The Village of McBride is taking strides to restoring its local government operations after three of its four councillors suddenly resigned last month.
On Thursday, the Province appointed Isabell Hadford as the Village’s new Municipal Advisor. Hadford is a former municipal chief administrative officer in British Columbia with 25 years of experience in smaller, rural communities. Her role will involve working with council, staff, and community to stabilize short-term government operations and help support long-term confidence.
Speaking of council, the only elected officials remaining in McBride are Mayor Loranne Martin and Rick Thompson. As of November 29th, Minister of Community, Sport, and Cultural Development, Peter Fassbender signed a Ministerial Order allowing the two to form a quorum until new people are elected to fill vacancies.
Thompson says the resignations came as a great surprise to him. “I have been involved in politics for 13 years and I haven’t had this so it was a shock.”
Thompson added that meetings are cancelled and have remained cancelled until further direction from the Ministry.
During the period of transition, both members of McBride Council have been advised not to make any long-term decisions that may create legal or financial liabilities for the village. Council must now take immediate steps to appoint a chief electoral officer (CEO) and deputy chief officer to run the by-election. The appointment of a CEO is expected at a council meeting on December 19th.
Once appointed, Thompson said a by-election must fall on a Saturday no later than 80 days after the CEO is appointed. “I think that once we get the by-election behind us and we do some strategic planning and looking forward and community building, I think we’ll be able to get things moving forward in a positive way.”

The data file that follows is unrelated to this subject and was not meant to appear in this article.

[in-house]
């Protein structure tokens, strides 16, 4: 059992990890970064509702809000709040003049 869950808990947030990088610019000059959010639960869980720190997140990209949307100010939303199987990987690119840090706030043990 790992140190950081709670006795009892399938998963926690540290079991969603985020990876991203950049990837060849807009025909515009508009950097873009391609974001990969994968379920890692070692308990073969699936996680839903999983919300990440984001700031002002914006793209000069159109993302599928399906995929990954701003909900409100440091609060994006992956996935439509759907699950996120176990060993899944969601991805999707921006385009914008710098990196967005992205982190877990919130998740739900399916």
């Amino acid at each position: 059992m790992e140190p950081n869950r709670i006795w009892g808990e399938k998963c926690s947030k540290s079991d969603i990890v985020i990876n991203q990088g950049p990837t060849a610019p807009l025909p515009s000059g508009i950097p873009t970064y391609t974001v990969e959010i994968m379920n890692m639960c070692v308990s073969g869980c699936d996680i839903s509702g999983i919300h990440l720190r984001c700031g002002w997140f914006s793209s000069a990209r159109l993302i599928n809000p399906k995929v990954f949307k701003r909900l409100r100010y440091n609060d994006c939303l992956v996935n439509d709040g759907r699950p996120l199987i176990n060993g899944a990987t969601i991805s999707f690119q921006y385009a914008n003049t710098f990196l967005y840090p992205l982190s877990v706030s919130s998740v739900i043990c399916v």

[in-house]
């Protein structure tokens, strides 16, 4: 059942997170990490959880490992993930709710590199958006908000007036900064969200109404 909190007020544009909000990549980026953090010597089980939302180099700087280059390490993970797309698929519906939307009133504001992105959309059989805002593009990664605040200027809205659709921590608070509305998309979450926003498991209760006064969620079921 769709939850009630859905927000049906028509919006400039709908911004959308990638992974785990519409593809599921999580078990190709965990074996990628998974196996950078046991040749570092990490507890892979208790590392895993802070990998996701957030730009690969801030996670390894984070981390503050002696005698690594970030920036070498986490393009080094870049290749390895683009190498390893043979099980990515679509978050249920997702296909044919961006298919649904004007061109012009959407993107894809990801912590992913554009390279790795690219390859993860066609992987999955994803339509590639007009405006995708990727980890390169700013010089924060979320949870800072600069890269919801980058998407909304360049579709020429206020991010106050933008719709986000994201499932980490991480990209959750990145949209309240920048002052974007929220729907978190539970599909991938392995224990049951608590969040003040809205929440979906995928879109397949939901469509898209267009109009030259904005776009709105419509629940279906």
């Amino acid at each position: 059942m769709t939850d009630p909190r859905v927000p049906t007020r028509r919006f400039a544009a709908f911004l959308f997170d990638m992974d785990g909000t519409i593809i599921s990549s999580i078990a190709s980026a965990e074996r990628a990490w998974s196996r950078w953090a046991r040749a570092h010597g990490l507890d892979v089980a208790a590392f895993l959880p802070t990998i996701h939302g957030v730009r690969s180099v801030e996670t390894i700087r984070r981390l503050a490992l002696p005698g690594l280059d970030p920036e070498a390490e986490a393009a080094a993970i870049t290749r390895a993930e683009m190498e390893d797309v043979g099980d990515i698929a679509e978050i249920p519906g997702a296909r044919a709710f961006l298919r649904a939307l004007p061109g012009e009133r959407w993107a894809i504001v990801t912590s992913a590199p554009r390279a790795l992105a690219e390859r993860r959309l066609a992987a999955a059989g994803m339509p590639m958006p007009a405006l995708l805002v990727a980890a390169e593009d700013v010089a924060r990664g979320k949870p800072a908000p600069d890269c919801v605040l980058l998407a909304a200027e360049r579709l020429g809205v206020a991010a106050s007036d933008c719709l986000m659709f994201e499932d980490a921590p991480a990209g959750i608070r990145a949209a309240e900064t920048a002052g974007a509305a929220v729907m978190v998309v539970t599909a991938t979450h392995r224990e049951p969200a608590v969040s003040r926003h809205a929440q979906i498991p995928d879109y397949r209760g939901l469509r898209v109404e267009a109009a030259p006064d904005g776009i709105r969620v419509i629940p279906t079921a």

Canada’s Research Chair for Rural & Small Town Studies, Greg Halseth says the key ingredient for McBride’s success will be staying attentive to a long term process of change. “For the few communities that have been able to get a new vision for their community and their economy and then stay the course for the long term, they have been much more successful in navigating those transitions,” Halseth said. “They’re much more ready to adapt to what will come in terms of social change or economic change and that sort of thing.”
For now, McBride has big decisions to make including the passing of a budget in the new year and dealing with local employment issues, Thompson said. “Employment is a big challenge as it is in a lot of small areas, we don’t have any large employers so we’re dependent on our small business economy.”
Thompson mentioned that residents of the community have stepped forward with concerns and he hopes for a smooth transition. “McBride is a great community and we need to get the house in order and move forward.”